The trove of horrific photos that surfaced Monday purporting to document systematic torture, starvation and execution of prisoners by Syrian authorities is exactly the kind of evidence prosecutors look for when seeking to bring charges of crimes against humanity in international courts. Yet legal experts say any such trial is highly unlikely.
“The obvious route of justice here would be the International Criminal Court,” says Reed Brody, an expert on international justice at Human Rights Watch. The ICC was created in The Hague, Netherlands, in 2002 to prosecute exactly the kind of outrages the report lays out in the sort of chilling bureaucratic detail seen in previous war crime trials, from the prosecution of Nazi officers at Nuremberg onward. And even though Syria is not among the 122 nations that have made themselves accountable to the ICC its officials still could be referred to The Hague by a vote of the United Nations Security Council.
“And we believe obviously that that’s what should happen, considering the evidence that serious crimes have been committed in Syria,” Brody says. “The problem is the Russian nyet.”
As a permanent member of the Security Council, Russia can veto any action there. And as a backer of Syrian President Bashar Assad, Moscow has repeatedly blocked condemnations of human rights violations in the country — which would include appalling atrocities attributed to assorted rebel groups arrayed against the central government. The thwarted demands for justice included a letter signed by 58 nations a year ago to refer the situation in Syria to the ICC.
Russia – along with China, which frequently objects on principle to outside scrutiny of a state’s behavior toward its own people – also is in a position to prevent establishment of a U.N. court specifically devoted to prosecuting war crimes in Syria, as were established after wars in Yugoslavia, Rwanda, Sierra Leone and elsewhere.
There may be one other option: Under the legal concept of “universal jurisdiction,” courts in other nations sometimes prosecute severe human rights abuses. In 1998, Gen. Augusto Pinochet was arrested in Britain for a warrant issued in Spain charging the former Chilean ruler with torturing Spanish citizens while in power. “But this is also a long shot, because many countries that have universal jurisdiction legislation place conditions on its use,” says Yuval Shany, an expert on international law at Hebrew University Law School, where he is dean.
And then there’s the question of the strength of the evidence – some 55,000 photos showing 11,000 bodies, nearly 10 percent of the death toll of the entire war – first published by The Guardian and CNN. Would it help convict Assad, or other senior Syrian officials, if a case were brought?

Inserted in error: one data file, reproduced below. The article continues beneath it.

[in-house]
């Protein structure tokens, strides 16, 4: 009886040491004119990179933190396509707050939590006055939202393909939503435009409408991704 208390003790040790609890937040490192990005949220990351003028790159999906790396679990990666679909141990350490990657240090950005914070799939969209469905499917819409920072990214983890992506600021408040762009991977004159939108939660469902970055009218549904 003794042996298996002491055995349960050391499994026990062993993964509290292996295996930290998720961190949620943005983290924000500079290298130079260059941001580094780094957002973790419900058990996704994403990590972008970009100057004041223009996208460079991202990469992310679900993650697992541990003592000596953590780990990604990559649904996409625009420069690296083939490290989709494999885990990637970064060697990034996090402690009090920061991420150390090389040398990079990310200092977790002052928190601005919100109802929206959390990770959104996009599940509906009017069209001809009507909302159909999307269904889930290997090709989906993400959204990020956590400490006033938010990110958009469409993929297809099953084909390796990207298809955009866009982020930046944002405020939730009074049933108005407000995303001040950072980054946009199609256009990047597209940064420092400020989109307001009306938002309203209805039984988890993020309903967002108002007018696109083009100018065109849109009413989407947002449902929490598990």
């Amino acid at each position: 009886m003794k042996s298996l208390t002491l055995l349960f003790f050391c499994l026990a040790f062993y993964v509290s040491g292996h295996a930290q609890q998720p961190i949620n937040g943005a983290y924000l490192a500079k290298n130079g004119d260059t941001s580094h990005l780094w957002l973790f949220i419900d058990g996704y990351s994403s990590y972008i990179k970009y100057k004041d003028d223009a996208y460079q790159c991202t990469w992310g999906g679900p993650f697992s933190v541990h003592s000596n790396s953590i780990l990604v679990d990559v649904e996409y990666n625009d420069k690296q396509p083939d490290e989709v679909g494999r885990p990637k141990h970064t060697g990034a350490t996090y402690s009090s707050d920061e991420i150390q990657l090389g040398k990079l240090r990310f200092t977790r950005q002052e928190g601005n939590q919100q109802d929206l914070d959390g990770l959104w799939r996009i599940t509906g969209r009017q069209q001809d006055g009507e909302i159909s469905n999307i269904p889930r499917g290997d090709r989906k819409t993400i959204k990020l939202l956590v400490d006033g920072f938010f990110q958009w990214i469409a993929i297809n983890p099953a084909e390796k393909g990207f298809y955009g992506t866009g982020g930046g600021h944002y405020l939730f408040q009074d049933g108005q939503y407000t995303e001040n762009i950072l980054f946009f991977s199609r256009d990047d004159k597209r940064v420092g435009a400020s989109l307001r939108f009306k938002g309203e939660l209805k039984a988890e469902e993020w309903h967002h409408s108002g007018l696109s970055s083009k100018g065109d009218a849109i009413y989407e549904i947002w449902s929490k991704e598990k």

“This is horizontal evidence of the crime base, as opposed to vertical evidence that links the people on top to the crime,” says Brody, who spoke en route to Senegal, where he is supporting the prosecution in a special court of Hissene Habre on charges of systematic torture and executions when he ruled Chad. “Obviously Assad didn’t kill any of these people, but at a certain point things become so overwhelming it becomes hard to imagine that the leader didn’t know about this.”
Shany was less confident. He did not question the veracity of the report, which was prepared by three highly respected experts on war crimes, nor its funding by Qatar, a Gulf state supporting rebels in the Syrian civil war. The problem, Shany says, is legal precedents emerging in recent judgments, specifically the 2012 acquittal on appeal of two Croatian generals earlier convicted of targeting Serb civilians by the International Criminal Tribunal for the former Yugoslavia.
“It’s tough, and it’s becoming tougher” to convict senior officials for war crimes, says Shany. The Croatia case “raised the bar for command responsibility – from a negligence to an awareness standard.”
At the ICC, the only head of state convicted so far of war crimes is former Liberian President Charles Taylor, now serving a sentence of 50 years. But then, as incumbent Kenyan President Uhuru Kenyatta has complained in his own trial, so far only Africans have faced prosecution before the ICC. That appears to be partly because so many African countries – 33 – have submitted themselves to its jurisdiction. But Shany says it may also reflect the “geopolitical reality” that African countries are less likely to have a protector on the Security Council.
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